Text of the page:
Asian American and Pacific Islander Heritage Month Profile: William Song

One of the aspects of Korean culture that William Song, a Korean language teacher at Irma Lerma Rangel Young Women’s Leadership School, deeply cherishes is the concept of ‘‘ (pronounced as “jung”). According to Song, it’s a nuanced idea that doesn’t have a direct translation in English, but it has meaning for him as a teacher.

“Think about the relationship between the Little Prince and the Fox from Antoine de Saint-Exupéry’s ‘Little Prince.’ That’s sort of like what ‘‘ is all about,” Song said. “It’s about forming deep connections, bonds, and affection with others over time, and I believe it’s really important to focus on building those kinds of strong relationships,  which is something I strive to cultivate while working in the district.” 

Song, who has been working for the district for three years, grew up in South Korea before his family immigrated to Canada when he was 16. At Rangel, Song has established a rapport with his students and is making an impact. 


What drew you to the field of education?

I initially planned to pursue a career in the field of science, but during my senior year in college, I realized that it was too theoretical and lacked practicality, which didn’t resonate with me. This led me to explore teaching, a profession I found to be incredibly rewarding. Additionally, my mother, who was a high school teacher in South Korea, played a significant role in encouraging me to pursue a career in education.  


What accomplishments are you proudest of?

As a high school Korean language teacher, I find great satisfaction in witnessing my students master the language, excel in classroom projects, and grow in confidence in their speaking abilities. Moreover, I take pride in cultivating a supportive and inclusive classroom atmosphere where every student feels esteemed and motivated to fulfill their academic potential.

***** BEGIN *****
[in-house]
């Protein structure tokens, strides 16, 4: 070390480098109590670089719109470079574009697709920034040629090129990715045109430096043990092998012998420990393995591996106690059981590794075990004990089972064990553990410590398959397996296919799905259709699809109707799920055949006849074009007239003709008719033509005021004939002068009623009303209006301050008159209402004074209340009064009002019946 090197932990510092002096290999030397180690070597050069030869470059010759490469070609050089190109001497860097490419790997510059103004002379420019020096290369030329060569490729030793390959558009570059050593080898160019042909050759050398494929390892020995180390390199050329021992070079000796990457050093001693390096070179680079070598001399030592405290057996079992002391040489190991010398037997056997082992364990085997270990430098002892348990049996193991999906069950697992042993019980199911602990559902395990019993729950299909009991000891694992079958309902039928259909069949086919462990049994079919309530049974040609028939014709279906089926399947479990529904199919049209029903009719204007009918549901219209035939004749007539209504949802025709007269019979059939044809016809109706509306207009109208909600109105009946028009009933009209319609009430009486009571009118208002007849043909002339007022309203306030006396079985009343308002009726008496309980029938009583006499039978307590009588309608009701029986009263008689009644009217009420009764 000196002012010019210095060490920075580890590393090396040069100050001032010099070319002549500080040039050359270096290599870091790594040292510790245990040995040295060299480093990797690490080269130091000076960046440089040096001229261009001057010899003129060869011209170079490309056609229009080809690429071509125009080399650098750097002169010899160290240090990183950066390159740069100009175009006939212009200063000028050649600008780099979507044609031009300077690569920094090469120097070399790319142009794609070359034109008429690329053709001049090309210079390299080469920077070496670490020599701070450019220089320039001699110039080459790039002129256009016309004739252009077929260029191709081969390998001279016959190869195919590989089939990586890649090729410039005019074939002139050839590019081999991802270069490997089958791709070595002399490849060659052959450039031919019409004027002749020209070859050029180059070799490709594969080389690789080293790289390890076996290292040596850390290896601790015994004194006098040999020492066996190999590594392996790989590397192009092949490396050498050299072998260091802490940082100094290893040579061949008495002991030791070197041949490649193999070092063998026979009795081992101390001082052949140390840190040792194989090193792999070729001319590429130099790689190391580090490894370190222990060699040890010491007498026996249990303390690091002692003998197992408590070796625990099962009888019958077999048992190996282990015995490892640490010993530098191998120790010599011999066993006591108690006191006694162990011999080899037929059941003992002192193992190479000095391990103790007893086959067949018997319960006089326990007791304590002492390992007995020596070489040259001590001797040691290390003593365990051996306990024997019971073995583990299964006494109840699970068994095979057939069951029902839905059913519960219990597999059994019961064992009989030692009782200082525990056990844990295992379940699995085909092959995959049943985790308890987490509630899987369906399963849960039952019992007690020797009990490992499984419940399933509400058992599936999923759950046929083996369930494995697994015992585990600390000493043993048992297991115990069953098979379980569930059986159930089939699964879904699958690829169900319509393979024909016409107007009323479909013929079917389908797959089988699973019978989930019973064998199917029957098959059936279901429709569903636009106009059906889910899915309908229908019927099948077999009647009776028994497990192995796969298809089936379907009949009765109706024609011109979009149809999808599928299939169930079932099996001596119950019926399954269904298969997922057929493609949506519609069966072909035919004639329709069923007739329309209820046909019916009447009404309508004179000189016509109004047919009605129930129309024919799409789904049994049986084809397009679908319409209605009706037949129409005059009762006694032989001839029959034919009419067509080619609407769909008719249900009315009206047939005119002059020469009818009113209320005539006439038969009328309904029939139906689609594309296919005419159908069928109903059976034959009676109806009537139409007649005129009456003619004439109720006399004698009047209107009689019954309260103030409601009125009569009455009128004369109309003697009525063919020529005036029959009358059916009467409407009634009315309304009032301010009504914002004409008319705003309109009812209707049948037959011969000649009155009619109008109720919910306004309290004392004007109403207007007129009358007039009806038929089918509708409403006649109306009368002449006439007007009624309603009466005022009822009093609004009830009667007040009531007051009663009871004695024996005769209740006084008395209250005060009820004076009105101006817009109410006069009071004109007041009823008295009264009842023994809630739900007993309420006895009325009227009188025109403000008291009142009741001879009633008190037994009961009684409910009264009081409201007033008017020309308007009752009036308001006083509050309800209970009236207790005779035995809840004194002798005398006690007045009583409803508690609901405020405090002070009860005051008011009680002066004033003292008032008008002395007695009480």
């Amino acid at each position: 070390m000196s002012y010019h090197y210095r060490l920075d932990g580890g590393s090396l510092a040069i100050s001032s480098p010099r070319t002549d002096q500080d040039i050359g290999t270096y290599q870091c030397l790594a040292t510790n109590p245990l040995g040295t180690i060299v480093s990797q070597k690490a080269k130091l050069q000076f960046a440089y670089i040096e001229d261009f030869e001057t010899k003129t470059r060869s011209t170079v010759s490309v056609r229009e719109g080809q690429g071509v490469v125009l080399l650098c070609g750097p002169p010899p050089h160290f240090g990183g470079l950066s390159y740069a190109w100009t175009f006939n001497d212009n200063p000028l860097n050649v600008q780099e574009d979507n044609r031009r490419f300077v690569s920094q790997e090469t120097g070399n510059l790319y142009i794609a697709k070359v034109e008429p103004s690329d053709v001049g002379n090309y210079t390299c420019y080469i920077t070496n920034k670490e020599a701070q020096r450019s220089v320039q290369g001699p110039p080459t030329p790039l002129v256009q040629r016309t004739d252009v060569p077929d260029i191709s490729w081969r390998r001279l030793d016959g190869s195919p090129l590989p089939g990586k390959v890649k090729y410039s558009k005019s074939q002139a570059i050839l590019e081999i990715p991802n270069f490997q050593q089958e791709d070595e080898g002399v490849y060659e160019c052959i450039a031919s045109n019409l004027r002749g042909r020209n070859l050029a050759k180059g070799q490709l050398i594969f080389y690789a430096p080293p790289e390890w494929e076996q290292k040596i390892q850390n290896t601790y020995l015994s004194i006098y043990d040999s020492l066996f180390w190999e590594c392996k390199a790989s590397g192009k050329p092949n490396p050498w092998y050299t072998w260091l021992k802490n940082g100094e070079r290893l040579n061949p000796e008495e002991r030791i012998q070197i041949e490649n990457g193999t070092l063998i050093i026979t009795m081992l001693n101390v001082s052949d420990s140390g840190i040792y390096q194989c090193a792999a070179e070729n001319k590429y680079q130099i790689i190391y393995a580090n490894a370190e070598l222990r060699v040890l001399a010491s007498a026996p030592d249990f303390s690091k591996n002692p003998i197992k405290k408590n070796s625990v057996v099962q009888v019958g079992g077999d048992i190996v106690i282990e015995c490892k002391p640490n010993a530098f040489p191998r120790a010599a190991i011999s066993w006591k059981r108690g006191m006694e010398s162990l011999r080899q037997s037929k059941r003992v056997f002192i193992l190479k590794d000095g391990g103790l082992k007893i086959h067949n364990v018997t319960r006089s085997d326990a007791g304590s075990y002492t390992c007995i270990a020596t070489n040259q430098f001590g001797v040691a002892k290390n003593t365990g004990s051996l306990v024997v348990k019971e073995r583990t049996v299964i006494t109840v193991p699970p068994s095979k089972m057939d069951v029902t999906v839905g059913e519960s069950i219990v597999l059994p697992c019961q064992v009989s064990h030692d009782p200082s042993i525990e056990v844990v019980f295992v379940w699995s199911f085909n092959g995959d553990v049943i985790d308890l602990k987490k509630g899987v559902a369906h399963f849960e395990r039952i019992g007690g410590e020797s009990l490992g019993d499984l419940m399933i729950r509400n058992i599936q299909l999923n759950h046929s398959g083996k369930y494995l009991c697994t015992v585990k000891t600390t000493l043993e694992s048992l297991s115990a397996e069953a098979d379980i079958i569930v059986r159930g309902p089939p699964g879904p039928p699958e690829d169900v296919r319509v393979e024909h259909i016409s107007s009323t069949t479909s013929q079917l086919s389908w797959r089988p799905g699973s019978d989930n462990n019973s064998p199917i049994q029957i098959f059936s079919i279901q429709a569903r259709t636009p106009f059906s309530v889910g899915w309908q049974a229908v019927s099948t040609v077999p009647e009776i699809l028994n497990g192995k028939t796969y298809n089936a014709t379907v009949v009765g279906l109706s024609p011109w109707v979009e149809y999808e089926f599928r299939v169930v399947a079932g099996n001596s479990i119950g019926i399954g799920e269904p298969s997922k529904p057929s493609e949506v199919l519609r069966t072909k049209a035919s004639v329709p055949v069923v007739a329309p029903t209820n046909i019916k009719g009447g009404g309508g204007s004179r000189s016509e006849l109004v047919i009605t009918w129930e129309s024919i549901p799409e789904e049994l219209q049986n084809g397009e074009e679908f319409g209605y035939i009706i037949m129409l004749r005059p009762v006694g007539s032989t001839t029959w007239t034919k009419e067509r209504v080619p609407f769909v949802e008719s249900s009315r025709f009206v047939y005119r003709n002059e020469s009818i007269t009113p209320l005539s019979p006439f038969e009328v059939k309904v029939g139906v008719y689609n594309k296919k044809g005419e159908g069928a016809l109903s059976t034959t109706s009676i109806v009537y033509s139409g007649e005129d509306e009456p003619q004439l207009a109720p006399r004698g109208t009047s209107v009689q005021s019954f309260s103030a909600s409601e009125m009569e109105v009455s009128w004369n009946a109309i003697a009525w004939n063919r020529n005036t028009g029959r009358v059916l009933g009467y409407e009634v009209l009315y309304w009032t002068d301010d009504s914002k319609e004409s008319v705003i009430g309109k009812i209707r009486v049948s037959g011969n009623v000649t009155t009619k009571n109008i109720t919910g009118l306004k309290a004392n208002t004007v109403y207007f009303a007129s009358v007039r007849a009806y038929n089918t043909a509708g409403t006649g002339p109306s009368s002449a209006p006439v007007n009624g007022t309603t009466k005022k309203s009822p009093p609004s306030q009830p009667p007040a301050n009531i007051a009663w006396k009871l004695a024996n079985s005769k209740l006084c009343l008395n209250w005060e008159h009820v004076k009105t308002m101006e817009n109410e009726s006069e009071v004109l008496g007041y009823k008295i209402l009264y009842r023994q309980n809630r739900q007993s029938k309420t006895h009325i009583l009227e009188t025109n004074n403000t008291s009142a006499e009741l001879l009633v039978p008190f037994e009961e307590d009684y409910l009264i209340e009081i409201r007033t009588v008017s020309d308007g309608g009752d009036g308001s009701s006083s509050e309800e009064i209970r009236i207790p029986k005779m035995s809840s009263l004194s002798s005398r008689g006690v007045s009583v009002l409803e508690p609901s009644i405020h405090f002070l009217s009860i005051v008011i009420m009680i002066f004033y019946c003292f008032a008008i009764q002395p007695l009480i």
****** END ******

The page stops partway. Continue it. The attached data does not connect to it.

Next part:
What helps you persevere during hard moments?

In difficult moments of teaching, I find strength in God’s word and my belief in my students’ potential for growth. The support of my colleagues, the resilience of my students… provide me with the motivation to persevere.


What is a favorite memory at Dallas ISD?

One of my cherished memories at Dallas ISD, particularly at Irma Rangel where I’ve been teaching for the past three years, is the opportunity to immerse myself in the vibrant Hispanic culture. Despite being new to the district and experiencing various challenges, I’ve found joy in sharing diverse foods and cultural traditions with my students. It’s moments like these, where we exchange our authentic dishes and learn from each other, that truly make teaching here special for me.


 In your time in the district, what change has impacted you the most?

Throughout my time in the district, the most significant impact on me has been the continuous adjustment to the evolving educational system. With each passing semester, I find myself immersed in the process of learning and adapting to new methodologies and practices, which has been both challenging and enriching.





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